US data storage company Western Digital has performed a U-turn on its bid to acquire Toshiba’s lucrative flash memory chip unit after negotiations stalled. The long-running saga looked like it was nearing its conclusion as Western Digital’s CEO jetted into Tokyo for talks with Toshiba last week - after previously seeking an injunction blocking the sale of its chip business, citing that it legally needed its consent before signing off on any deal.
Toshiba although initially reluctant seemed resigned to the fact that it would have to finally sell its chip unit to Western Digital in order to secure much-needed funds to cover losses following the bankruptcy of its US nuclear business Westinghouse. However, Western Digital has now retracted its initial offer for its flash memory unit after talks deadlocked– and instead are now seeking a stronger position in the two company’s joint venture chip business.
A consortium of businesses that include Western Digital, KKR, which is a private equity firm based in the US, and the state-backed Innovation Network of Japan and Development Bank of Japan previously submitted a bid of 1.9 trillion yen ($17.4 billion) for its lucrative and much-sought after chip business.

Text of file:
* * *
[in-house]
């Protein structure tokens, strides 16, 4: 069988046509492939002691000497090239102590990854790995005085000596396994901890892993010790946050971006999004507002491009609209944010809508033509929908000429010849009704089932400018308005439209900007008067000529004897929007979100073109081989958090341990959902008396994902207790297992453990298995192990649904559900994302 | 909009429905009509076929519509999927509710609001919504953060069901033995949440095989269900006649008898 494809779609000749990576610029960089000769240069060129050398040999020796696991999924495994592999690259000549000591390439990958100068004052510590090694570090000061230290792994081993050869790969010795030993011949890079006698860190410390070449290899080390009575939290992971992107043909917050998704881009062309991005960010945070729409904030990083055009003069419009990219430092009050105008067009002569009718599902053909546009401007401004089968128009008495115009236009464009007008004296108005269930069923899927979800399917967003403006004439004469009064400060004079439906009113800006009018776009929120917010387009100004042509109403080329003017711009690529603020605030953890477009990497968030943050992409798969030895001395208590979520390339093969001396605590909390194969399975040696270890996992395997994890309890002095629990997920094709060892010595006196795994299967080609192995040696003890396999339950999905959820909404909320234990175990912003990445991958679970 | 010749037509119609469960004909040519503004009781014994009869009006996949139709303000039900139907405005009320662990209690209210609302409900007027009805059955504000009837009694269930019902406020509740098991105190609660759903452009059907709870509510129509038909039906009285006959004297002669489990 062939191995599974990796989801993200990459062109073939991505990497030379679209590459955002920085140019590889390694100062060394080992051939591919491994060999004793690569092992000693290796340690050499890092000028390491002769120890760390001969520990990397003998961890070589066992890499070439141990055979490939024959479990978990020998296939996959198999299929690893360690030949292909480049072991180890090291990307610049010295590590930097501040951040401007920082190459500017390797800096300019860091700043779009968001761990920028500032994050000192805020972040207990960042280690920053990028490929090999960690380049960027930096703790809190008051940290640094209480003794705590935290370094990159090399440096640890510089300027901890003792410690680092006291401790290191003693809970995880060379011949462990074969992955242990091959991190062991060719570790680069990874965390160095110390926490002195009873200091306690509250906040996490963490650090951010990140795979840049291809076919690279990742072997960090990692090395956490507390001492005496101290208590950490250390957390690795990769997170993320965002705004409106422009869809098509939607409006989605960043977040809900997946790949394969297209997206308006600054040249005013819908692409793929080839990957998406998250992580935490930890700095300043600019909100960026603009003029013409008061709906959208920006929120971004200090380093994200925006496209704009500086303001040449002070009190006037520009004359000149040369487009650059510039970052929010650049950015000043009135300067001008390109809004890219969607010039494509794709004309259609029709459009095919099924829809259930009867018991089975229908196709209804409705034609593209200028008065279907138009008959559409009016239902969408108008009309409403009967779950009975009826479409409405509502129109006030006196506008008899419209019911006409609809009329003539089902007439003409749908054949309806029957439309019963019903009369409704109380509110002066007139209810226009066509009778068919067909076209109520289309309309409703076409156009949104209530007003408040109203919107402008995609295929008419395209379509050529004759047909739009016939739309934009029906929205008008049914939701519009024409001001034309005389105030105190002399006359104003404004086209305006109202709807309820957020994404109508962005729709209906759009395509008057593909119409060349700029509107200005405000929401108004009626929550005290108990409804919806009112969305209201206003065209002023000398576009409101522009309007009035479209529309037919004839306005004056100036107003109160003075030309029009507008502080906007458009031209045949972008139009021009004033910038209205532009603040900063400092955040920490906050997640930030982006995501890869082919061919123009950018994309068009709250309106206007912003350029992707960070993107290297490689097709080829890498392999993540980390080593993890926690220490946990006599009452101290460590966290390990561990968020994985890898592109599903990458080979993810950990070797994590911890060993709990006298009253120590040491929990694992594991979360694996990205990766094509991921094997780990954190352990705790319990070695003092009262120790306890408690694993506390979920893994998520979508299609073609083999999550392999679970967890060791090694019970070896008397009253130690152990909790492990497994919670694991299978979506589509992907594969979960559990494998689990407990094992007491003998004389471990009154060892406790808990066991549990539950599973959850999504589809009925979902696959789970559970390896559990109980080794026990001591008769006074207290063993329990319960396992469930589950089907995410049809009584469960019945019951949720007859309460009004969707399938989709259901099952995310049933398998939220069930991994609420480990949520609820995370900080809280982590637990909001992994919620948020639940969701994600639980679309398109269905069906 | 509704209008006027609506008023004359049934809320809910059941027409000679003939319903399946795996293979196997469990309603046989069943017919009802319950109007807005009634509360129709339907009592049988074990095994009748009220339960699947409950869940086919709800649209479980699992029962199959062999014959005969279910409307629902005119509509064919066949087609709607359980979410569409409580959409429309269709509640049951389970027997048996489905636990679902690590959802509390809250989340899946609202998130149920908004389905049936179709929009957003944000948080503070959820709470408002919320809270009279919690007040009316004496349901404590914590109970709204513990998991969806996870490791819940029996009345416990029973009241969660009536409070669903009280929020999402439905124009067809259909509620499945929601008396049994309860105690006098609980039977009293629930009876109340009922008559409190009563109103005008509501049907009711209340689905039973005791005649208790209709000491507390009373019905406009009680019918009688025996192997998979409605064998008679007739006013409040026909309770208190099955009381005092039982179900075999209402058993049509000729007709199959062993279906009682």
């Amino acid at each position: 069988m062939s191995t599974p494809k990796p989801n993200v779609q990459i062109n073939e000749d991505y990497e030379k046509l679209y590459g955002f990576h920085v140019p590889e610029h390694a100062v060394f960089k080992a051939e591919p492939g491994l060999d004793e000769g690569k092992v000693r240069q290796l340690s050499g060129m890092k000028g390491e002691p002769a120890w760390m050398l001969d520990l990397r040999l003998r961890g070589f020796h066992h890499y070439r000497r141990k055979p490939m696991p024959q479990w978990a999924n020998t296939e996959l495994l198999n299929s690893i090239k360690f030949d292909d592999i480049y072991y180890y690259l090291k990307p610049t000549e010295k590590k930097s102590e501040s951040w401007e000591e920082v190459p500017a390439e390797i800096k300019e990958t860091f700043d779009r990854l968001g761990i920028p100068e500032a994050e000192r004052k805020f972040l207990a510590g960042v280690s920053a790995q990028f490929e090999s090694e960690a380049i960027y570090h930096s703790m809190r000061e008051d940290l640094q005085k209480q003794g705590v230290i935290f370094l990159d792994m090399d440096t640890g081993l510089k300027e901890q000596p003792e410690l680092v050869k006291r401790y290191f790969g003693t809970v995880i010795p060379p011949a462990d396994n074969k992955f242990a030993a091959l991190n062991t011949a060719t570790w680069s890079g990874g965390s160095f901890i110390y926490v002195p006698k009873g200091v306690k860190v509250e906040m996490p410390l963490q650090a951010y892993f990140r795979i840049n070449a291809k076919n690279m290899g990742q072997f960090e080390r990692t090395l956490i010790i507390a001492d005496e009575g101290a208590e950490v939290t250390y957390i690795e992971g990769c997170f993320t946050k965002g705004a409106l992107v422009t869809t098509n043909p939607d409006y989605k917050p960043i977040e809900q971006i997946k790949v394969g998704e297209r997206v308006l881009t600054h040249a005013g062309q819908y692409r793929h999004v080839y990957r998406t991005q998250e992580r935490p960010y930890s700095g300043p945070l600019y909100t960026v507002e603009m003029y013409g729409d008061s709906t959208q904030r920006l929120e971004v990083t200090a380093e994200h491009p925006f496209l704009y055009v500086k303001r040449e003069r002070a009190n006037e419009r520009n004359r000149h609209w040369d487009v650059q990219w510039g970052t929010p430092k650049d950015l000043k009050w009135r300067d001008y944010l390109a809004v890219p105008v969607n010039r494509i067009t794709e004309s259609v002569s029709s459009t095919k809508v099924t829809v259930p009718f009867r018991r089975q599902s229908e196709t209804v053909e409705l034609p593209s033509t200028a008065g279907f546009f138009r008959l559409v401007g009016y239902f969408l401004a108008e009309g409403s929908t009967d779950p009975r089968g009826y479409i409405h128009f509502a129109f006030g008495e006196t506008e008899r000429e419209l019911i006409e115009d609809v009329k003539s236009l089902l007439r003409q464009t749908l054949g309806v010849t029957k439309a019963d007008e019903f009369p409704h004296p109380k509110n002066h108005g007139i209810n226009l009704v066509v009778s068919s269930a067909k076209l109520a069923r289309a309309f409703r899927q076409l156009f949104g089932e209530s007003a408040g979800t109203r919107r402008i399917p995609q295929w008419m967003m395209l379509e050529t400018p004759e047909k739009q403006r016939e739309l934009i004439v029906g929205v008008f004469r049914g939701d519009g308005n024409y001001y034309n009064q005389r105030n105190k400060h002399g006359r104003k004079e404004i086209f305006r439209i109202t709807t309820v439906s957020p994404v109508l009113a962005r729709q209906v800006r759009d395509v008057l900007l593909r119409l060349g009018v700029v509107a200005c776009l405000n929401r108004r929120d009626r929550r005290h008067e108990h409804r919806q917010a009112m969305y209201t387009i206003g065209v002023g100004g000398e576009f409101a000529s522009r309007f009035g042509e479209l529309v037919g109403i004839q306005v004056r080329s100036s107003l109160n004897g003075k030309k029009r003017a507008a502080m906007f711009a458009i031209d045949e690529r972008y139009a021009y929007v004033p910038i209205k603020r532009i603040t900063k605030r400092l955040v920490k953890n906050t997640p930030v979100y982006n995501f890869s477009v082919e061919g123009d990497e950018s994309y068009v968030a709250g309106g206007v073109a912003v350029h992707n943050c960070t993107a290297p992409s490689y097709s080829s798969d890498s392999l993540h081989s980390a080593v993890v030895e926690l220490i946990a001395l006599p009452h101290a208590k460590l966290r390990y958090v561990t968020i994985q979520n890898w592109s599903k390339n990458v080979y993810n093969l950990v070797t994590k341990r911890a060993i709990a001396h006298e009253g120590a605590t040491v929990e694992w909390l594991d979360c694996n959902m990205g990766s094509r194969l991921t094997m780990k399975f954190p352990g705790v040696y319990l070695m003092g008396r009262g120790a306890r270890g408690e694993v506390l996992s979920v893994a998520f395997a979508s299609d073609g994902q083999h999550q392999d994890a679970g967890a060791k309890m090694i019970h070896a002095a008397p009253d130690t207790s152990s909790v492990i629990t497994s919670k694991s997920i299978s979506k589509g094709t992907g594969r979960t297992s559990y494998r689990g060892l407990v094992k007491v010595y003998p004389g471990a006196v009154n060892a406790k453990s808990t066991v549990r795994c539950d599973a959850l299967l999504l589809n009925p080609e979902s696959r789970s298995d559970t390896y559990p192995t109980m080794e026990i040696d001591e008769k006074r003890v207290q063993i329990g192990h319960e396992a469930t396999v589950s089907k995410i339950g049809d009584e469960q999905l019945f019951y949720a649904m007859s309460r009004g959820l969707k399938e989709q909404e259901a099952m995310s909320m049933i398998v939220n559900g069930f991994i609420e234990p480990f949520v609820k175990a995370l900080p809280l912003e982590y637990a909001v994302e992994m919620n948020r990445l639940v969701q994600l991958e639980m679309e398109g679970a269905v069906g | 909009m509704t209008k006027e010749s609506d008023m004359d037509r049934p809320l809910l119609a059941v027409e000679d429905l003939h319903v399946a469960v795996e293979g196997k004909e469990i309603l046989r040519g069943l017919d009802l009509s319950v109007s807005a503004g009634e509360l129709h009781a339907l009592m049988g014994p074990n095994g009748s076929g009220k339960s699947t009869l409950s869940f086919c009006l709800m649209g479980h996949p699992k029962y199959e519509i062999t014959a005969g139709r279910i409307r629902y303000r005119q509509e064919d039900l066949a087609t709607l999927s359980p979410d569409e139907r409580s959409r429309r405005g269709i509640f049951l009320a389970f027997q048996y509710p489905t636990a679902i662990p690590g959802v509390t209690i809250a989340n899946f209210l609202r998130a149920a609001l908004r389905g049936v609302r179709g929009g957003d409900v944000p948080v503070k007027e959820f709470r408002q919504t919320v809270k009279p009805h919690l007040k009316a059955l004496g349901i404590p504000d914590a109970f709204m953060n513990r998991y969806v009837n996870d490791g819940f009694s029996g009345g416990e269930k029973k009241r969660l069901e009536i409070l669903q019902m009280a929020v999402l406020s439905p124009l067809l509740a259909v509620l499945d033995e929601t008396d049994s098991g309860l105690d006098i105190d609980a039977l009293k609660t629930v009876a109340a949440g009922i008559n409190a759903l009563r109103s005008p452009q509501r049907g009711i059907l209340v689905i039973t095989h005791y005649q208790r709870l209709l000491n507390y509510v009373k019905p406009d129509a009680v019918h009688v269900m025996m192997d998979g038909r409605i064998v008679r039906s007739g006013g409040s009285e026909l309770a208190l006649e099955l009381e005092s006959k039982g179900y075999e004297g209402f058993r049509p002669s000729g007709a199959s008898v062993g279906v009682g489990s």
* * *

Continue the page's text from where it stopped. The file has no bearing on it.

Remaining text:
The consortium led by Western Digital and Toshiba struggled to reach an agreement, with the Japanese conglomerate expressing its concerns in relation to the stake the US company would acquire in the business which they wanted to limit in an attempt to avoid prolonged antitrust reviews.
In an effort to finalize the deal, Western Digital said it was willing to pull out of the consortium in order to address the concerns tabled by Toshiba. In return, Western Digital would strengthen its position in the joint-venture operations between the two entities.
When contacted both Toshiba and Western Digital representatives declined to discuss the situation, saying it could not comment at this time.
Toshiba and Western Digital, which jointly invest in Toshiba’s key plant in central Japan, failed to seal a deal by a previously-planned deadline last week due to disagreement over the U.S. firm’s future stake in the business, sources have said.